In many ways, the Thompsons epitomise the squeezed middle. Their house stands out among others on an increasingly run down ex-council estate. After the financial crash, job losses led to repossessions and house prices in the area plummeted. The character of the area began to change. Immigrants moved in and crime rose. Trapped in negative equity, Tanya and her family are caught between cost-cutting fat-cat bosses on one side and the estate’s marauding yobs on the other….
The Sun, Wednesday, 7 February
Torrid Tanya’s sex-drive wore me out, says ex-lover.
Tanya Thompson, the RCB worker who branded fat-cat boss Simon Jester’s bonus immoral, wasn’t always so upstanding, said her ex-boyfriend Keith Jones.
“She was into some really kinky stuff,” said Keith. “Leather, bondage, school uniforms, the lot. I thought she was a bit uptight but when I got to know her I soon found out there was nothing she wouldn’t do. She was always thinking up new sex games and used to drag me into Ann Summers to buy new gear and toys. I’d be exhausted but she’d just keep demanding more and more sex.”
The Mirror, Thursday, 8 February
Secret Nazi past of Torrid Tanya’s ex
The ex-boyfirend of RCB whistleblower Tanya Thompson, who sold his story to the Sun this week, has been outed as a member of the English Defence League. A friend of the couple told Mirror how Keith Jones was an organiser for the EDL who often attended violent street demonstrations and led an attack on a local mosque. Jones is known to the police, has a reputation for violence and in 2009 was convicted of assault. “He totally terrorised Tanya,” said the friend. “He hit her and forced her to take part in his sick Nazi sex fantasies.”
The Star, Friday, 9 February
Exclusive: Details of Keith and Tanya’s sordid sex life
Amazing tales of kinky sex sessions and pictures of their pervy ‘fancy-dress’ parties.
Daily Mail, Saturday, 10 February
RCB whistleblower could be victim of anti-Christian prejudice.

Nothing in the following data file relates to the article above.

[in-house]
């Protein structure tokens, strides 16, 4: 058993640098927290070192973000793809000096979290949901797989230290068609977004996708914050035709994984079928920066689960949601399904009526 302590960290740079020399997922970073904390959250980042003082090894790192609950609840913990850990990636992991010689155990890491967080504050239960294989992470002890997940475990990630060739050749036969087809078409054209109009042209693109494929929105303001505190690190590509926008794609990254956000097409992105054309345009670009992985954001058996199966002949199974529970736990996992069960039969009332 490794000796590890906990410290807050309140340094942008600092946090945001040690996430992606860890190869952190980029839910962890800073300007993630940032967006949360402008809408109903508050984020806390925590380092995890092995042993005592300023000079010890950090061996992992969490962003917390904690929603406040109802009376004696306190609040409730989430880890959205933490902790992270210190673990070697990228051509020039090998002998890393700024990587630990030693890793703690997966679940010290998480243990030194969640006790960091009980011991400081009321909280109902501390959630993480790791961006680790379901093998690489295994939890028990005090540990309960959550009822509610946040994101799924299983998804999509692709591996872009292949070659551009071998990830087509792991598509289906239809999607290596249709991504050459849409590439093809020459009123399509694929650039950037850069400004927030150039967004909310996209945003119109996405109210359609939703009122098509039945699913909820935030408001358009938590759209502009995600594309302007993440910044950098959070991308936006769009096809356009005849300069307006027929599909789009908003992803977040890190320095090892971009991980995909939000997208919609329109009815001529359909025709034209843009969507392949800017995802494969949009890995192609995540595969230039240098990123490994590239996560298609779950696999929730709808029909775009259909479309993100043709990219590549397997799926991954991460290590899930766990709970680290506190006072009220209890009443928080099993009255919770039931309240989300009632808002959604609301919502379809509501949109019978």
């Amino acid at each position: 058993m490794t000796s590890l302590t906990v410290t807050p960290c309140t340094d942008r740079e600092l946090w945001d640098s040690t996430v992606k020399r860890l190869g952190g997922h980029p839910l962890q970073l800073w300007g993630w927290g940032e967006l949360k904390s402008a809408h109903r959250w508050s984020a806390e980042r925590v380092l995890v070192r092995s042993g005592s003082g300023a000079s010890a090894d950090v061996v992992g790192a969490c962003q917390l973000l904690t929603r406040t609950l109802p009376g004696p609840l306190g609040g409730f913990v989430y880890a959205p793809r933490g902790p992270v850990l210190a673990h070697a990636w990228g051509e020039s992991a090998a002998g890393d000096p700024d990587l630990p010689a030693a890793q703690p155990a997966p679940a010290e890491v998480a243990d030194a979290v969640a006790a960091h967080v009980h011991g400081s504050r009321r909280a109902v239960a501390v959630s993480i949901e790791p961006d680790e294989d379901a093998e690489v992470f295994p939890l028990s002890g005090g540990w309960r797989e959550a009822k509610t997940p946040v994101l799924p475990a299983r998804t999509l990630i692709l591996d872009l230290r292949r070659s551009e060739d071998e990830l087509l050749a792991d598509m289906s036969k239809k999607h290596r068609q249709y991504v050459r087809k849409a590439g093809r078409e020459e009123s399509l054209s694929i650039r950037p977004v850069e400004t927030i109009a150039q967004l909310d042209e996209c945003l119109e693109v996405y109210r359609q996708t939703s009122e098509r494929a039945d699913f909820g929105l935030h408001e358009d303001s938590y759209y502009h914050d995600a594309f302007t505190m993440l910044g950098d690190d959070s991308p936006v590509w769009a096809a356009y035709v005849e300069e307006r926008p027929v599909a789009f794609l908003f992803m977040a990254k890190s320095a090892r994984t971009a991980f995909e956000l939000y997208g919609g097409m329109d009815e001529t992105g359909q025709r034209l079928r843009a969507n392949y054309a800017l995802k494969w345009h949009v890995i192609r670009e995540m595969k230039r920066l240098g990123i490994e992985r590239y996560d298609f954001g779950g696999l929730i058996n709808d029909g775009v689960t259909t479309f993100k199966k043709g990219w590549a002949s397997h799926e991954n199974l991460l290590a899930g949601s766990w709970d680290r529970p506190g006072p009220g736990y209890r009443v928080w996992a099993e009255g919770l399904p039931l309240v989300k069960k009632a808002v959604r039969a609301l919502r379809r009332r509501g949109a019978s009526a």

Brave Tanya Thompson who criticised the excessive pay of Royal Caledonian Bank boss Simon Jester may have been victimised at work for being a Christian. Tanya, who found God after ending her relationship with far-right thug, Keith Jones, was often the butt of jokes from jealous staff. One former colleague told the Mail that the snide remarks about Tanya’s faith got worse after she was promoted. Churchgoing Tanya was labelled a ‘God botherer’ and ‘Bible thumper’ by co-workers and, according to one close friend, even her boss made jokes about her religion. A spokesman for Christian Legal Support said that Christophobia is a growing problem in Britain’s workplaces and confirmed that they had contacted Mrs Thompson about taking up her case.
The Observer, Sunday 11 February
Bank employee in hiding after criticising chief exec’s salary
Tanya Thompson, the Royal Caledonian Bank employee who described, CEO Simon Jester’s pay as obscene, was reported to be in hiding last night after details of her private life were published in tabloid newspapers. Both her children were removed from school last week after being taunted by bullies about the allegations made by their mother’s ex-boyfriend. A family friend said that Ms Thompson was distraught after her house was besieged by reporters. RCB confirmed last night that disciplinary proceedings against Ms Thompson were going ahead.
Okaaay, perhaps this is the product of an over-active (and possibly somewhat paranoid) imagination. But people who have never sought publicity often find themselves the subjects of a media storm. Just being in the wrong place at the wrong time, or even just the relative of a murder victim, is enough to have the press crawling all over your private life. Is it any wonder, then, that people are wary about talking to the press?
If you say something to a journalist, the journalist will publish it, even if, as with the RBS staff who spoke to Zoe Williams, it’s just a desperate plea to be left in peace to get on with your job. And, as soon as you stick your head above the parapet, you become fair game. Your employer can sack you and newspapers can start digging up your past.
“I don’t understand any of it,” says Zoe. Well I can understand why the RBS staff don’t want to talk to her. What I don’t understand is why she doesn’t.